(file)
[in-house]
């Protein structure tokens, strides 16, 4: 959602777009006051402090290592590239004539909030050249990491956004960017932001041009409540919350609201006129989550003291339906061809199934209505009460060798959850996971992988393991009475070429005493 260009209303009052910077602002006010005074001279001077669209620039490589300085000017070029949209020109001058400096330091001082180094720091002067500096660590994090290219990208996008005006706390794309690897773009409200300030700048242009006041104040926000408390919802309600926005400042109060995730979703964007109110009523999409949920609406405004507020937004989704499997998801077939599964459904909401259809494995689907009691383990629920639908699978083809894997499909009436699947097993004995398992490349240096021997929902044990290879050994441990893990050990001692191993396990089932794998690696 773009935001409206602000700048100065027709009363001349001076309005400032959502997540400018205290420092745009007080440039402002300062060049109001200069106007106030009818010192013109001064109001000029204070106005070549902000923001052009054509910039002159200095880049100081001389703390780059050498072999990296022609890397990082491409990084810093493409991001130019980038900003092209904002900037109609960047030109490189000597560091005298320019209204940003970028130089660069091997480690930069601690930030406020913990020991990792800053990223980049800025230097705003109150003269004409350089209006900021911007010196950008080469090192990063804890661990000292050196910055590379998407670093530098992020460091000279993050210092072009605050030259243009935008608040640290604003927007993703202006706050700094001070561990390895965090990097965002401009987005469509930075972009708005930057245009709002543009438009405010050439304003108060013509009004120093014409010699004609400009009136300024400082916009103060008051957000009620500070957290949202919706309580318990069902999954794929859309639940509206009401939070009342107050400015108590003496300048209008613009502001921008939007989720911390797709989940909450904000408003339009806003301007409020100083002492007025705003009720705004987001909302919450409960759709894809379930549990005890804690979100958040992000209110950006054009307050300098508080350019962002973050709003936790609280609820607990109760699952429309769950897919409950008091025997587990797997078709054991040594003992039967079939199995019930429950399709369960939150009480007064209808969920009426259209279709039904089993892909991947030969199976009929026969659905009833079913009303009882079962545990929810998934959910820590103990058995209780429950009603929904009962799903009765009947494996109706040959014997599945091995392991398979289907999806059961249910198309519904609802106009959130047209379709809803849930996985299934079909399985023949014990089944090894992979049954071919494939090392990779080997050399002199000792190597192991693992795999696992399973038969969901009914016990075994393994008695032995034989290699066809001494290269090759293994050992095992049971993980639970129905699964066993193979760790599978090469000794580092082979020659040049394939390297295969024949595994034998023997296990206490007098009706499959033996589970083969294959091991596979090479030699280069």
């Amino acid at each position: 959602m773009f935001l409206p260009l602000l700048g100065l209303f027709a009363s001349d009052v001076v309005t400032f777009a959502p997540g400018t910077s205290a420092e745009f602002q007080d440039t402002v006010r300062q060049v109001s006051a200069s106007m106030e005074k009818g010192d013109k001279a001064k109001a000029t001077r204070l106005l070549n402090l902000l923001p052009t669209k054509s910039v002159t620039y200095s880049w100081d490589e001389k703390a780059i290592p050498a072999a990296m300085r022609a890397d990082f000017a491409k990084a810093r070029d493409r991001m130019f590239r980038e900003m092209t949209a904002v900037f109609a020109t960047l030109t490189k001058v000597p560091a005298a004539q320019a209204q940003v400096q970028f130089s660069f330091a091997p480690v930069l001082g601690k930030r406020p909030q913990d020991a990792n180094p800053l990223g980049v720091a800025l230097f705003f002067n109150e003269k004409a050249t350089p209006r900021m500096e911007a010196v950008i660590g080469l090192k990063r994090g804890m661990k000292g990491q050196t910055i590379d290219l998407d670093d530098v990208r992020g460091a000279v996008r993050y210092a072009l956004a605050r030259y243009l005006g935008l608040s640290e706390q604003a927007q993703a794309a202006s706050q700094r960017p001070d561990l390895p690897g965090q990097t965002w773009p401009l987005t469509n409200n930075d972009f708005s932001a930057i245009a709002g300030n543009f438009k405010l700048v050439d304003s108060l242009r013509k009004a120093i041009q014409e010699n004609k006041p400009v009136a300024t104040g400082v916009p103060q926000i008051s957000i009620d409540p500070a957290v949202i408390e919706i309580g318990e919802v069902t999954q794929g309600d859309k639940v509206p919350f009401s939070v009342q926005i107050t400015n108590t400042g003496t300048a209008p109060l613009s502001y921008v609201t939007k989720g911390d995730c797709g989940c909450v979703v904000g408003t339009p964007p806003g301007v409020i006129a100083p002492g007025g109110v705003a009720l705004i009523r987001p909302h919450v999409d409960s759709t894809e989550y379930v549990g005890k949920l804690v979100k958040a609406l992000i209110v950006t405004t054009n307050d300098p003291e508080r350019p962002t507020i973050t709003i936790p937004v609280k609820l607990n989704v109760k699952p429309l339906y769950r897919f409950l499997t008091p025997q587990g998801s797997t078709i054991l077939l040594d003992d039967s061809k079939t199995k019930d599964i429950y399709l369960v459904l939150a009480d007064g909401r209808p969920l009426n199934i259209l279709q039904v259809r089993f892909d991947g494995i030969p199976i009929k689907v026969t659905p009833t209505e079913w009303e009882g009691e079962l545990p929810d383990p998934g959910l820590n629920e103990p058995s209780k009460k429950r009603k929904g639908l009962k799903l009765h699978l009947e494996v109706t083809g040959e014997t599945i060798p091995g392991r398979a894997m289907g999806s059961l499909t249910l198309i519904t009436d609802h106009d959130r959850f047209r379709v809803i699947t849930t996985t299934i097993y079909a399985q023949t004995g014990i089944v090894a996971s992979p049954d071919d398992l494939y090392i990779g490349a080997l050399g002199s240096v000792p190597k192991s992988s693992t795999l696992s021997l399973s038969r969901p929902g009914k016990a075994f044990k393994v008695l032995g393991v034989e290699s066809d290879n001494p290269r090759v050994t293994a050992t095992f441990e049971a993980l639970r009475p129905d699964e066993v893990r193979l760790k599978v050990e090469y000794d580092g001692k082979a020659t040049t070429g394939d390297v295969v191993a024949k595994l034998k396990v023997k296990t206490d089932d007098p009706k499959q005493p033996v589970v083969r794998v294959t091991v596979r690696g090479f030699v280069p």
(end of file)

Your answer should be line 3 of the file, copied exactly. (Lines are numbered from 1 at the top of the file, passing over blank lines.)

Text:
């Amino acid at each position: 959602m773009f935001l409206p260009l602000l700048g100065l209303f027709a009363s001349d009052v001076v309005t400032f777009a959502p997540g400018t910077s205290a420092e745009f602002q007080d440039t402002v006010r300062q060049v109001s006051a200069s106007m106030e005074k009818g010192d013109k001279a001064k109001a000029t001077r204070l106005l070549n402090l902000l923001p052009t669209k054509s910039v002159t620039y200095s880049w100081d490589e001389k703390a780059i290592p050498a072999a990296m300085r022609a890397d990082f000017a491409k990084a810093r070029d493409r991001m130019f590239r980038e900003m092209t949209a904002v900037f109609a020109t960047l030109t490189k001058v000597p560091a005298a004539q320019a209204q940003v400096q970028f130089s660069f330091a091997p480690v930069l001082g601690k930030r406020p909030q913990d020991a990792n180094p800053l990223g980049v720091a800025l230097f705003f002067n109150e003269k004409a050249t350089p209006r900021m500096e911007a010196v950008i660590g080469l090192k990063r994090g804890m661990k000292g990491q050196t910055i590379d290219l998407d670093d530098v990208r992020g460091a000279v996008r993050y210092a072009l956004a605050r030259y243009l005006g935008l608040s640290e706390q604003a927007q993703a794309a202006s706050q700094r960017p001070d561990l390895p690897g965090q990097t965002w773009p401009l987005t469509n409200n930075d972009f708005s932001a930057i245009a709002g300030n543009f438009k405010l700048v050439d304003s108060l242009r013509k009004a120093i041009q014409e010699n004609k006041p400009v009136a300024t104040g400082v916009p103060q926000i008051s957000i009620d409540p500070a957290v949202i408390e919706i309580g318990e919802v069902t999954q794929g309600d859309k639940v509206p919350f009401s939070v009342q926005i107050t400015n108590t400042g003496t300048a209008p109060l613009s502001y921008v609201t939007k989720g911390d995730c797709g989940c909450v979703v904000g408003t339009p964007p806003g301007v409020i006129a100083p002492g007025g109110v705003a009720l705004i009523r987001p909302h919450v999409d409960s759709t894809e989550y379930v549990g005890k949920l804690v979100k958040a609406l992000i209110v950006t405004t054009n307050d300098p003291e508080r350019p962002t507020i973050t709003i936790p937004v609280k609820l607990n989704v109760k699952p429309l339906y769950r897919f409950l499997t008091p025997q587990g998801s797997t078709i054991l077939l040594d003992d039967s061809k079939t199995k019930d599964i429950y399709l369960v459904l939150a009480d007064g909401r209808p969920l009426n199934i259209l279709q039904v259809r089993f892909d991947g494995i030969p199976i009929k689907v026969t659905p009833t209505e079913w009303e009882g009691e079962l545990p929810d383990p998934g959910l820590n629920e103990p058995s209780k009460k429950r009603k929904g639908l009962k799903l009765h699978l009947e494996v109706t083809g040959e014997t599945i060798p091995g392991r398979a894997m289907g999806s059961l499909t249910l198309i519904t009436d609802h106009d959130r959850f047209r379709v809803i699947t849930t996985t299934i097993y079909a399985q023949t004995g014990i089944v090894a996971s992979p049954d071919d398992l494939y090392i990779g490349a080997l050399g002199s240096v000792p190597k192991s992988s693992t795999l696992s021997l399973s038969r969901p929902g009914k016990a075994f044990k393994v008695l032995g393991v034989e290699s066809d290879n001494p290269r090759v050994t293994a050992t095992f441990e049971a993980l639970r009475p129905d699964e066993v893990r193979l760790k599978v050990e090469y000794d580092g001692k082979a020659t040049t070429g394939d390297v295969v191993a024949k595994l034998k396990v023997k296990t206490d089932d007098p009706k499959q005493p033996v589970v083969r794998v294959t091991v596979r690696g090479f030699v280069p």